Accessing accessible housing


Richard Harral, CABE’s Technical Director, says that building more accessible housing is vital, but that is only part of the story

It is unarguably the case that housing provision for disabled people and to meet the needs of an ageing population (which includes a significant proportion of disabled people) is inadequate. It is vital for local and central government policy to ensure that housing markets deliver a diverse range of housing choice, so everyone can find a home that meets their needs. In particular:     

  • households including a disabled person need suitable accommodation to live on a fair and equitable basis     
  • working-age disabled people need mobility to find employment – this includes being able to find accessible properties wherever they may need to move to in order to find work     
  • older households want homes that enable them to be active – independently or otherwise – within their communities     
  • local and central government need to find ways to mitigate the adult social care and health costs associated with an ageing population.

The government’s most recent consultation ( suggests that the number of accessible homes that will be built is likely to change for the better. However, building accessible homes is only part of the solution – unless the information, finance and support is available to help people move into these new, more accessible homes, the benefits of improved provision risks being significantly diluted.

In a development of 100 homes, based on the national demographic, around 20 households would include someone with a disability. Of those, around half (ten households) would include someone with impaired mobility requiring use of an assistive aid, ranging from a walking stick to a wheelchair; with three of these households including a wheelchair user. Around 25 households will have a member older than state retirement age, with around half of these also including a person with a disability (ie overlapping with the impaired mobility households previously mentioned).

In practice, the first cohort of occupants may have a much lower incidence of impaired mobility and age-related ill health. In 2015-16, of the proportion of new builds bought by first-time buyers, for example, only 3% were aged over 55. Given that people now stay in their homes for an average 17 years, those initial occupants could remain there for some time. Simply put, without additional policy interventions, most of these new homes are likely to be occupied for decades by younger and healthier households before their accessible features are used by people who need them.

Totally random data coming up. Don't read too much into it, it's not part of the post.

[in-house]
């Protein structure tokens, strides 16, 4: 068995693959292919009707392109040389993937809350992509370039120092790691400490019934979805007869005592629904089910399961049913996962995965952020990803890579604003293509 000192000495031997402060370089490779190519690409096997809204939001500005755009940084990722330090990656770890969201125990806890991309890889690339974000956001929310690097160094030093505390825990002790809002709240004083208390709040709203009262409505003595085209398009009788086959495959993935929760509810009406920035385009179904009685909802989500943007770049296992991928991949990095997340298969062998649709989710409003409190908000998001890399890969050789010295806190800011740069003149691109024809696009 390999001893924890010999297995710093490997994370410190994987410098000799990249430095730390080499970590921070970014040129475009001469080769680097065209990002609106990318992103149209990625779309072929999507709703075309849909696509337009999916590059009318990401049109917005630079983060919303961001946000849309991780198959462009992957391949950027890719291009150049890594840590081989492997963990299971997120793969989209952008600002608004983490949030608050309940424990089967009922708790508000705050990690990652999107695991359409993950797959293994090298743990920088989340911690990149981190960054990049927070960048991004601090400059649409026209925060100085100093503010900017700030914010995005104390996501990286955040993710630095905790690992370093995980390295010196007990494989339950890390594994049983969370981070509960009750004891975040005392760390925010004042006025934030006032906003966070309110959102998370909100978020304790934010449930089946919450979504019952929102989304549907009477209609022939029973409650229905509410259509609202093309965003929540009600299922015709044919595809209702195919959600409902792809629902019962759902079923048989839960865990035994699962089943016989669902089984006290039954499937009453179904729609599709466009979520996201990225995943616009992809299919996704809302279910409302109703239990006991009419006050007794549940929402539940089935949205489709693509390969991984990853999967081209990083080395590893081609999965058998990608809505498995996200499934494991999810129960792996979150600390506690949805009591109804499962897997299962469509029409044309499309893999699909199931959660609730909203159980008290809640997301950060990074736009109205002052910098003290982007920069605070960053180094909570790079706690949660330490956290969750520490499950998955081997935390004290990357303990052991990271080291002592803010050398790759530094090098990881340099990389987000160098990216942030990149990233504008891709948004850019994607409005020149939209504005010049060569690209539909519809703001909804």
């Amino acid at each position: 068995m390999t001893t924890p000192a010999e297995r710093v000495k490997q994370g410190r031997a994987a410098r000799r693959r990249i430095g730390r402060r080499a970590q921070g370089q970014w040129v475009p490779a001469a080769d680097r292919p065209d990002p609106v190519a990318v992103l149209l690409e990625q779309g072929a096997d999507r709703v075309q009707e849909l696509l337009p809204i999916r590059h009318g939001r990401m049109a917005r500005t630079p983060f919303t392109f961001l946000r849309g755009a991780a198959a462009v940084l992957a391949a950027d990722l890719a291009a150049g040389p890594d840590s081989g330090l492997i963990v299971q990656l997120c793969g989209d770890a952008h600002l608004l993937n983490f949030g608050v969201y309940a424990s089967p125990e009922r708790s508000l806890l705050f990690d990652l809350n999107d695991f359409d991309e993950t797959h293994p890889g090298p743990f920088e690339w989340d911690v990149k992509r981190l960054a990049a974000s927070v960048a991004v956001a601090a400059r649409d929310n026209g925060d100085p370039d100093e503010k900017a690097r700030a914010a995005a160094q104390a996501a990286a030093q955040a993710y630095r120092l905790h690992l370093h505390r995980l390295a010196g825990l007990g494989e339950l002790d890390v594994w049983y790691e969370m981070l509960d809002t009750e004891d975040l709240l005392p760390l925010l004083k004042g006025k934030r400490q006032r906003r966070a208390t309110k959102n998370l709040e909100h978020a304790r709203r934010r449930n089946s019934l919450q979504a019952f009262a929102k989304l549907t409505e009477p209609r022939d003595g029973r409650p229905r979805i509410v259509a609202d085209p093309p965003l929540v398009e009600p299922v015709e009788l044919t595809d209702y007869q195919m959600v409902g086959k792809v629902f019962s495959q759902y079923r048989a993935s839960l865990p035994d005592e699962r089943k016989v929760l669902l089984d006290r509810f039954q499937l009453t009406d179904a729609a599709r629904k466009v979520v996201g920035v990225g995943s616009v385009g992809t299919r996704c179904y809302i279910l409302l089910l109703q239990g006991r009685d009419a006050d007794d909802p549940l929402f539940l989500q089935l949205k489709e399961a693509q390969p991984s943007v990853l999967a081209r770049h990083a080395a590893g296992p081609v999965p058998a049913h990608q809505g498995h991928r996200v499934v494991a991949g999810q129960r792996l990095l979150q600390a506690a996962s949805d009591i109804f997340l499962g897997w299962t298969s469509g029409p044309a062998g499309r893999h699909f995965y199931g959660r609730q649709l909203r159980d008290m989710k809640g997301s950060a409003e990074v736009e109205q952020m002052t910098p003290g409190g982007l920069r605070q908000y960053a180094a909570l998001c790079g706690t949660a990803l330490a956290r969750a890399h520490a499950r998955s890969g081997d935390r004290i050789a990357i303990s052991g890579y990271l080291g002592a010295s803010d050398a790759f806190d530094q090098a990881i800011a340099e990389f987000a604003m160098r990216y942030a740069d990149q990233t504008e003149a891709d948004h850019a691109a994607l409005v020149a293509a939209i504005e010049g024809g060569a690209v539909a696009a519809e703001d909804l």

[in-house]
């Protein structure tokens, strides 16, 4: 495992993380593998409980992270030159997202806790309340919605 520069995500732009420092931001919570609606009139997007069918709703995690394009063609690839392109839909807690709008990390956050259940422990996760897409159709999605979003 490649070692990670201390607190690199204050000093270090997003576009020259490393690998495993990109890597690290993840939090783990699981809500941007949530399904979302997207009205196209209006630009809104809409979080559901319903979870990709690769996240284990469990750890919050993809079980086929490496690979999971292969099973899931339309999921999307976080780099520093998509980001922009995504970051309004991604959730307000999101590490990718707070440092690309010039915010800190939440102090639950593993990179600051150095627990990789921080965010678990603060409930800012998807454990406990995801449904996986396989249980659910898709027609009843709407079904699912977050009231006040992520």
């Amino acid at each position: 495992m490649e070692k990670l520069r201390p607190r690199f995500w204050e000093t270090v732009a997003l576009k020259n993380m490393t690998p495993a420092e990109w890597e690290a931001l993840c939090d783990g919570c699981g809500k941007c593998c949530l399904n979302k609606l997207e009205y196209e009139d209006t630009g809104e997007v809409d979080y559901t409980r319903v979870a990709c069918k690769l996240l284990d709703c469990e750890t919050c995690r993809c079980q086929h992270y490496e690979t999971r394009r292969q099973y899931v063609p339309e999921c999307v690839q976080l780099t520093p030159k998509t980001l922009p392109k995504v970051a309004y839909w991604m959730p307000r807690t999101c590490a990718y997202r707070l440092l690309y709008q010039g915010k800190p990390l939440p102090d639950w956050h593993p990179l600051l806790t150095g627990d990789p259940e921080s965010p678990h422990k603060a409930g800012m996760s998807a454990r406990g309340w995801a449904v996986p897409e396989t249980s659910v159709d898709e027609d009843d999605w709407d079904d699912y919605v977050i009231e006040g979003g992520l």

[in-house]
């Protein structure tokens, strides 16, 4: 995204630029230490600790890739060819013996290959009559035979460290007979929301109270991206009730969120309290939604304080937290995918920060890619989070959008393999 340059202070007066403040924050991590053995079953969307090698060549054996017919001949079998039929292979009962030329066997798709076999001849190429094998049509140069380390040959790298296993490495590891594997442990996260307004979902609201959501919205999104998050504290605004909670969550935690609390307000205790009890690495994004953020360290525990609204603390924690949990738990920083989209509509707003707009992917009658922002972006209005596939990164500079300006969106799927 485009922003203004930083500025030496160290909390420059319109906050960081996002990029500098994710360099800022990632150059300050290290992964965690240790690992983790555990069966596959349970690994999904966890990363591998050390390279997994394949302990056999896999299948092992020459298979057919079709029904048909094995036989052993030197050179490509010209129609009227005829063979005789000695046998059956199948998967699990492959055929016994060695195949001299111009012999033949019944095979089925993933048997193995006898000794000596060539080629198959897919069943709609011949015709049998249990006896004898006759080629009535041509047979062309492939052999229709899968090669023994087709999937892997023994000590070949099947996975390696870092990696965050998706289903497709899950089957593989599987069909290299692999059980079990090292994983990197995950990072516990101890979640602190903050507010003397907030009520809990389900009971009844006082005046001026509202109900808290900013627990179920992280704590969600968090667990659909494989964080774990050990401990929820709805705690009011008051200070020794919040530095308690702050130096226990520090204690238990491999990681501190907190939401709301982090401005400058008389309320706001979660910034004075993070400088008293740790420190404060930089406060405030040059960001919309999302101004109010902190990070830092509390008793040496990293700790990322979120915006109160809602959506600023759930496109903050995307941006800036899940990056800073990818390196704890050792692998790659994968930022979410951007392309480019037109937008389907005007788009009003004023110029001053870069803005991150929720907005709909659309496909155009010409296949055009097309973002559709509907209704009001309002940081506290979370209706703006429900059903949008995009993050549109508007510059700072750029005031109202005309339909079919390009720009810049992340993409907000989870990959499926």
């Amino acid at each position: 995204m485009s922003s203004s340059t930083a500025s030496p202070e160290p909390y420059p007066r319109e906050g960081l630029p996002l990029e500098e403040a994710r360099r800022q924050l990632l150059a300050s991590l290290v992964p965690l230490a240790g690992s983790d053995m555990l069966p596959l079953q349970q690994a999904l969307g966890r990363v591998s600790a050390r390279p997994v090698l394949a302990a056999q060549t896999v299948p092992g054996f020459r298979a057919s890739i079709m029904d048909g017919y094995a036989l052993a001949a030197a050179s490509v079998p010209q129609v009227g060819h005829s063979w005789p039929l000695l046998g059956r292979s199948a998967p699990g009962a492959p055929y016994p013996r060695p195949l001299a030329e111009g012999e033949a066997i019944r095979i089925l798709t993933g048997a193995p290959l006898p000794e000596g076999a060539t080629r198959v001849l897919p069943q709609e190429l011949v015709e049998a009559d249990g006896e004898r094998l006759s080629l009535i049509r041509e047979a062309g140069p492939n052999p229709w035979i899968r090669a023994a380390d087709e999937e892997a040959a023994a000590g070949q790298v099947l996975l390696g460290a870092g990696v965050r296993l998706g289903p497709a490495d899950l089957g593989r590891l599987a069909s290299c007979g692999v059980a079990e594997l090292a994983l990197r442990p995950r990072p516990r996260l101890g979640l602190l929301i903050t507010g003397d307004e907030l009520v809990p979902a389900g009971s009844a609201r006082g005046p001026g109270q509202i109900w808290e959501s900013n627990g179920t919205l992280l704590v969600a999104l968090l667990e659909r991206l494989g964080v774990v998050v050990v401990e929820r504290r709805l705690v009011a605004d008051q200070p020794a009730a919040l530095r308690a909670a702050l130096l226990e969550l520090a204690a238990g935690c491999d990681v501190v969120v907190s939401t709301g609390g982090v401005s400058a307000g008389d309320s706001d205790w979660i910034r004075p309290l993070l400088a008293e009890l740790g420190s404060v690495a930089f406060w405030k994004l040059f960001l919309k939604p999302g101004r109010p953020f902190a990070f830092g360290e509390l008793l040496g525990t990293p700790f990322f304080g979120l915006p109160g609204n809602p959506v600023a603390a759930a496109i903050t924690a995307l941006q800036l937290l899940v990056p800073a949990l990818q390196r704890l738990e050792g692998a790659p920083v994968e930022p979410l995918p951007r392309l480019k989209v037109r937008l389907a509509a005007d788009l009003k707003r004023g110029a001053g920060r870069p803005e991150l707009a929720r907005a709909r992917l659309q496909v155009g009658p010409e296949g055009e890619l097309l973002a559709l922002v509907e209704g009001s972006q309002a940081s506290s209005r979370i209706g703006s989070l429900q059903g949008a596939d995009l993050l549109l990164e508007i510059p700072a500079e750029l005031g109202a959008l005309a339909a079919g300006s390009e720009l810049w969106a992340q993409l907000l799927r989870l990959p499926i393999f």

More can and should be done to marry more accessible housing with households that will benefit. This could include a requirement to record the accessibility of homes in Energy Performance Certificates (EPCs) and marketing data; programmes to assist disabled people to afford deposits, mortgages and rents where these are higher; support for older households to deal with the legal and physical challenges of moving home at a time when their health may be failing; and additional funding for adaptations that will still be required to meet individual need, delivered through a rapid home improvement service.

Once enhanced accessibility standards become the norm, these additional interventions are likely to be highly effective. They will improve housing choice and opportunities, particularly for working-age disabled people. In turn, this will reduce the load on health and social care systems by enabling longer-term independence. They will also transform housing options for our ageing population.

However, one cause for concern in the government consultation is the lack of a stated preferred option, or any attempt to monetise social benefits – usually standard requirements for new regulatory policies. This could suggest that the government is not serious about taking these proposals forward, or at least that considerable further work remains to be done. It is possible that Covid-19 has laid bare the need to address longstanding deficits in the quality of our housing provision, and that regulatory policy is being relaxed in the national interest. Let’s hope this is the start of that next big step forward in accessible housing provision, as government has certainly raised expectations with this consultation.  

Image credit | Shutterstock



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